That's why we created a best-selling guide that walks investors-to-be through everything they need to know to get started. And because we're so dedicated to our mission, we've made that available for free.

If you're just starting out (or want to help out someone who is), go to www.fool.com/beginners, drop in your email address, and you'll be able to instantly access the quick-read guide ... for free.

For the listener

Whether it's on the stationary exercise bike or during my daily commute, I spend a lot of time going nowhere. But I've found a way to make that time benefit me.

The Motley Fool offers five podcasts that I refer to as "binge-worthy financial information."

Motley Fool Money features a team of our analysts discussing the week's top business and investing stories, interviews, and an inside look at the stocks on our radar. It's also featured on several dozen radio stations across the country.

The hosts of Motley Fool Answers challenge the conventional wisdom on life's biggest financial issues to reveal what you really need to know to make smart money moves.

David Gardner, co-founder of The Motley Fool, is among the most respected and trusted sources on investing. And he's the host of Rule Breaker Investing, in which he shares his insights into today's most innovative and disruptive companies ... and how to profit from them.

Market Foolery is our daily look at stocks in the news, as well as the top business and investing stories.

And Industry Focus offers a deeper dive into a specific industry and the stories making headlines. Healthcare, technology, energy, consumer goods, and other industries take turns in the spotlight.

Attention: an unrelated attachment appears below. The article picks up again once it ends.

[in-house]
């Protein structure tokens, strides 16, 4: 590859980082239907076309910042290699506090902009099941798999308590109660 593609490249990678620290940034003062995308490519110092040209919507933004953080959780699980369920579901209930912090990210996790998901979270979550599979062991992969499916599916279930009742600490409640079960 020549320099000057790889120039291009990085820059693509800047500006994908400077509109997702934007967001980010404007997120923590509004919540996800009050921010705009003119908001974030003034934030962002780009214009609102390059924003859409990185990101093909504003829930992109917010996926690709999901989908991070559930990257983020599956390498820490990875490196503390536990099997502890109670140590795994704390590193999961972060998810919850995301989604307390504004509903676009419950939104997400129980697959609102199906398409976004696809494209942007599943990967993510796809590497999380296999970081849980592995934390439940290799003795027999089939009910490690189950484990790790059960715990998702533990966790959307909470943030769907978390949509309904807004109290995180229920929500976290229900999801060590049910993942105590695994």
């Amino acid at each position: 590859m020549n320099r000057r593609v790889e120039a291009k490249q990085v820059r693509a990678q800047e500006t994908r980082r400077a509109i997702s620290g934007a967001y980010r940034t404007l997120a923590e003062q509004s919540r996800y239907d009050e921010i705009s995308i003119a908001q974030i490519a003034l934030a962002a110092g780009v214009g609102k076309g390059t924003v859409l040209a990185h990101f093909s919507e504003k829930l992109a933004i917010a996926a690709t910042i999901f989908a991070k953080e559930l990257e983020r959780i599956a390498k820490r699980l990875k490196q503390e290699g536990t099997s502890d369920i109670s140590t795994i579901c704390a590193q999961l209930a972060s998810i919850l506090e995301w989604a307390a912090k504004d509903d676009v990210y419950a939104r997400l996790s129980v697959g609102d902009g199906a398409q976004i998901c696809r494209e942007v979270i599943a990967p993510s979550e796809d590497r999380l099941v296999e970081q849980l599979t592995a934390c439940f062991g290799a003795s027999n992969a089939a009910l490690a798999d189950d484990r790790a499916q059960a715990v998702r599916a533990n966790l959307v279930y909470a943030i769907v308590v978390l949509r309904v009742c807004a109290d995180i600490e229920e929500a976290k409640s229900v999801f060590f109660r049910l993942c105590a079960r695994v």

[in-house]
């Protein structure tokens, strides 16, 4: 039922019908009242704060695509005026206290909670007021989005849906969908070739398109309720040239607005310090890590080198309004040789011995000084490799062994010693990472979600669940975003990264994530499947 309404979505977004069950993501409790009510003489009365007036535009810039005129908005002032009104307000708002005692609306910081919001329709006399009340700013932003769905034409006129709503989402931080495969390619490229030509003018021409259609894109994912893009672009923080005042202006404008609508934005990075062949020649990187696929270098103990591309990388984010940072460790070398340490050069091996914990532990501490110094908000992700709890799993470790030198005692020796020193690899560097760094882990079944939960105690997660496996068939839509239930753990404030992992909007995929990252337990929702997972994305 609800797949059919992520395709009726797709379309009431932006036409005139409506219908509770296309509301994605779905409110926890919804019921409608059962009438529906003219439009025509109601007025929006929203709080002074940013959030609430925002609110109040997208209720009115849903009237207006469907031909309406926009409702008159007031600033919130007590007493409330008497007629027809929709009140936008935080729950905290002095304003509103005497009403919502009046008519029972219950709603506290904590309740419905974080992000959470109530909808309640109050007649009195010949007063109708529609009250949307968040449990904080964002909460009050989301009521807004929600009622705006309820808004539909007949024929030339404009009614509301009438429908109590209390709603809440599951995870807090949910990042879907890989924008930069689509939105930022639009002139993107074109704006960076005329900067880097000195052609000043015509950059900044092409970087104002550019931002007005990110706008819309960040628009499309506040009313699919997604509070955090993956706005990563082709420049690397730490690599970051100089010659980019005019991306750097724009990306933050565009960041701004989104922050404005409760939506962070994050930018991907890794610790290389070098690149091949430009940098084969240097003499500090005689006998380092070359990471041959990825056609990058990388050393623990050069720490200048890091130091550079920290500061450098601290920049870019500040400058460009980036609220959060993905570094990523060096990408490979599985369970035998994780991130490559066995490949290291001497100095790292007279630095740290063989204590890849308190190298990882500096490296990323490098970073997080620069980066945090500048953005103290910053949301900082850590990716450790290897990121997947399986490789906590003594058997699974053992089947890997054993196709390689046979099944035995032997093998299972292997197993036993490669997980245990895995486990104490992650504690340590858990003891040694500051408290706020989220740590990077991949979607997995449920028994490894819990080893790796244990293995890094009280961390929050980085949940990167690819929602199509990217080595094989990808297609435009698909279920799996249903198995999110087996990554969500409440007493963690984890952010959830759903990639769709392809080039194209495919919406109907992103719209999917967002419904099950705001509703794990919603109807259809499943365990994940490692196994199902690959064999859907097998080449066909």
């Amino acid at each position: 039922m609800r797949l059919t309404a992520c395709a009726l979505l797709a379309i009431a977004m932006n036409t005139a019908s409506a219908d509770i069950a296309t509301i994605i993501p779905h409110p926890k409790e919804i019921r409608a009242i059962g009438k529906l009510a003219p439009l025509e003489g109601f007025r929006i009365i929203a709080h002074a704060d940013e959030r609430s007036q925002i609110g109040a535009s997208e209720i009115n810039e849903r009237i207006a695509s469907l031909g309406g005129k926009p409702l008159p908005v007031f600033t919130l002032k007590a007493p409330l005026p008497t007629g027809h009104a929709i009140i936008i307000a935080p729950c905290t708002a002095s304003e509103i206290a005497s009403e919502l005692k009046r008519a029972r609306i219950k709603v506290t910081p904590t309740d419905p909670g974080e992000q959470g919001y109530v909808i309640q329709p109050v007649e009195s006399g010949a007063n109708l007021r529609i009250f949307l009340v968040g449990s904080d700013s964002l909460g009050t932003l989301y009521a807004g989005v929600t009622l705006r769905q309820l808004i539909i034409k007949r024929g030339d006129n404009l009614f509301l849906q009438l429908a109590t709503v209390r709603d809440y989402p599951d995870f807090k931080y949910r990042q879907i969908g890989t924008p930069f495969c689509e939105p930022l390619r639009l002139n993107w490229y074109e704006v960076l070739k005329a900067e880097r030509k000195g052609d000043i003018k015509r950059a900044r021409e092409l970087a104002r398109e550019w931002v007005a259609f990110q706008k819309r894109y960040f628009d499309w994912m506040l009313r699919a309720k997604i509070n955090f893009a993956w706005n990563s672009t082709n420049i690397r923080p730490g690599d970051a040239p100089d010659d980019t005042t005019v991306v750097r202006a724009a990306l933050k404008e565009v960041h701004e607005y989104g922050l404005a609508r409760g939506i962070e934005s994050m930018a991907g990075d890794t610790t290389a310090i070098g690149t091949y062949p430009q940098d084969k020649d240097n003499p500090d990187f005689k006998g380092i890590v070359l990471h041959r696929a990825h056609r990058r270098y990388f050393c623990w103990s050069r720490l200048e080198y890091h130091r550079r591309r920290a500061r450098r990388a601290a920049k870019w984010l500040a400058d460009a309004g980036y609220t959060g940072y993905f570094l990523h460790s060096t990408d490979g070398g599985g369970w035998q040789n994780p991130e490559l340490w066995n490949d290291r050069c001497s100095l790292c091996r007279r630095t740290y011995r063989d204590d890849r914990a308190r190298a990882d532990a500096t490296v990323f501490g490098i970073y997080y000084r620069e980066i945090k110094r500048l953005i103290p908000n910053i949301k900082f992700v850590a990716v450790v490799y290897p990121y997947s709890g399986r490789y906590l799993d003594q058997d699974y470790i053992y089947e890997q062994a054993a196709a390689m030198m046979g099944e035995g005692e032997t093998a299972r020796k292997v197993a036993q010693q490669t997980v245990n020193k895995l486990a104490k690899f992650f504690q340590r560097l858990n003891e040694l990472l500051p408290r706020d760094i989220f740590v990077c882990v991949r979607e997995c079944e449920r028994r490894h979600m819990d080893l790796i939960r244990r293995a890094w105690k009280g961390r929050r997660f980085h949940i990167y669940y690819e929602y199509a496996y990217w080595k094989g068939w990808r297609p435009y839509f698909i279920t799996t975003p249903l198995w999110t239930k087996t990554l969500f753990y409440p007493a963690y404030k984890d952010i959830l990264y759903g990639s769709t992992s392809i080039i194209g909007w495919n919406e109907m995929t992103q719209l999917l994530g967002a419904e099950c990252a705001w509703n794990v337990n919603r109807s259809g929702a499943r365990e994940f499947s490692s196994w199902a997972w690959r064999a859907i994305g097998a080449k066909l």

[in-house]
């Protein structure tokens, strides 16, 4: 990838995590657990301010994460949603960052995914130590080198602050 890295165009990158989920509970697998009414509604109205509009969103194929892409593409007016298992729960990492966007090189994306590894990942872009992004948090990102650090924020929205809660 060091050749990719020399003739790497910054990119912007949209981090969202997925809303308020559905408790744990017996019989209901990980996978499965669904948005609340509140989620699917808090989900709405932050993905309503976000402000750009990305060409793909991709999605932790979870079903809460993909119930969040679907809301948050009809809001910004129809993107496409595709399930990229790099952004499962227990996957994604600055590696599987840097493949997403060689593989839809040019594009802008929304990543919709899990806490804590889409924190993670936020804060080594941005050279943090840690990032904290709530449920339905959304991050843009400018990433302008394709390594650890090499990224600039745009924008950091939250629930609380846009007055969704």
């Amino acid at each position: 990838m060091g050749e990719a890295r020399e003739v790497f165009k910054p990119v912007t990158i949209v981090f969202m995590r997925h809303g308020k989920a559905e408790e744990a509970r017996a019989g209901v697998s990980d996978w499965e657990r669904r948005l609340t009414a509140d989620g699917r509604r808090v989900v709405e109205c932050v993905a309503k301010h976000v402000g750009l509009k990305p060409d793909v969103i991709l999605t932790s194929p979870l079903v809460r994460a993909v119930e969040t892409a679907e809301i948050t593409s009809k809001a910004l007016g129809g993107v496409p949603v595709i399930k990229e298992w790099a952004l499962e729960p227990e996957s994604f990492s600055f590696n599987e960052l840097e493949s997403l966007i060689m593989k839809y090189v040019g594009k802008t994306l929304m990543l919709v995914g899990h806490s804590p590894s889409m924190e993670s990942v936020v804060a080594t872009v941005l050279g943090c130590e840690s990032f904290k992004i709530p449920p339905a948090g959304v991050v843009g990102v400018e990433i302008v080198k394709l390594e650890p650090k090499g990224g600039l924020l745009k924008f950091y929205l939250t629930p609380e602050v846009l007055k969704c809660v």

They're all informative, entertaining, and eminently listenable ... and I don't say that simply because the hosts all sit within a Nerf-gun shot of my desk. Rule Breaker Investing and Answers contain timeless advice, so you might want to go back to the beginning with those. The other three take their cues from the market, so you'll want to listen to the most recent first. All are available at www.fool.com/podcasts.

But wait, there's more

The book and the podcasts – both free ... both awesome – also come with an ongoing benefit. If you download the book, or if you enter your email address in the magical box at the podcasts page, you'll get ongoing market coverage sent straight to your inbox.

Investor Insights is valuable and enjoyable coverage of everything from macroeconomic events to investing strategies to our analyst's travels around the world to find the next big thing. Also free.

Get the book. Listen to a podcast. Sign up for Investor Insights. I'm not saying that any of those things will make you rich ... but Business Insider seems to think so.


Compare Brokers